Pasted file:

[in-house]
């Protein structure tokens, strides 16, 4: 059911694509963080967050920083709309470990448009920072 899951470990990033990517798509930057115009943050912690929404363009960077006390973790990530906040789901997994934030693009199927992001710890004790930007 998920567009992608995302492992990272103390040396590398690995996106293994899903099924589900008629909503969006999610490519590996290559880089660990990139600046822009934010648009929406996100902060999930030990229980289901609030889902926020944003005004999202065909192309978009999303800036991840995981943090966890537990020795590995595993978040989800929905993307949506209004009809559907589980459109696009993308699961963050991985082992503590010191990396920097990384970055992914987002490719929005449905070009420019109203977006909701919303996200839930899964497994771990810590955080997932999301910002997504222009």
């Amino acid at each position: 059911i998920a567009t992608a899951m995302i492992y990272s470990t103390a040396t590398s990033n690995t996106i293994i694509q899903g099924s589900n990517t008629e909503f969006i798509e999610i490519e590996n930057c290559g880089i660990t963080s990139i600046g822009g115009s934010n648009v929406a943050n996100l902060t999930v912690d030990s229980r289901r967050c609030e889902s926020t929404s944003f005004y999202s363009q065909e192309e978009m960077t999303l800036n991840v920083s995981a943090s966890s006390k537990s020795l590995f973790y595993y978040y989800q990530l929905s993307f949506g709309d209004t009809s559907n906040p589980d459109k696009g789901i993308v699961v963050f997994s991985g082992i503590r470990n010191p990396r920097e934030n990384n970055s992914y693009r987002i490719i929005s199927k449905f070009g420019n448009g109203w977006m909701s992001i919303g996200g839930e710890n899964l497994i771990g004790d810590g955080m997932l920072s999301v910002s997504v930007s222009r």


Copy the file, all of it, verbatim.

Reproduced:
[in-house]
């Protein structure tokens, strides 16, 4: 059911694509963080967050920083709309470990448009920072 899951470990990033990517798509930057115009943050912690929404363009960077006390973790990530906040789901997994934030693009199927992001710890004790930007 998920567009992608995302492992990272103390040396590398690995996106293994899903099924589900008629909503969006999610490519590996290559880089660990990139600046822009934010648009929406996100902060999930030990229980289901609030889902926020944003005004999202065909192309978009999303800036991840995981943090966890537990020795590995595993978040989800929905993307949506209004009809559907589980459109696009993308699961963050991985082992503590010191990396920097990384970055992914987002490719929005449905070009420019109203977006909701919303996200839930899964497994771990810590955080997932999301910002997504222009």
């Amino acid at each position: 059911i998920a567009t992608a899951m995302i492992y990272s470990t103390a040396t590398s990033n690995t996106i293994i694509q899903g099924s589900n990517t008629e909503f969006i798509e999610i490519e590996n930057c290559g880089i660990t963080s990139i600046g822009g115009s934010n648009v929406a943050n996100l902060t999930v912690d030990s229980r289901r967050c609030e889902s926020t929404s944003f005004y999202s363009q065909e192309e978009m960077t999303l800036n991840v920083s995981a943090s966890s006390k537990s020795l590995f973790y595993y978040y989800q990530l929905s993307f949506g709309d209004t009809s559907n906040p589980d459109k696009g789901i993308v699961v963050f997994s991985g082992i503590r470990n010191p990396r920097e934030n990384n970055s992914y693009r987002i490719i929005s199927k449905f070009g420019n448009g109203w977006m909701s992001i919303g996200g839930e710890n899964l497994i771990g004790d810590g955080m997932l920072s999301v910002s997504v930007s222009r």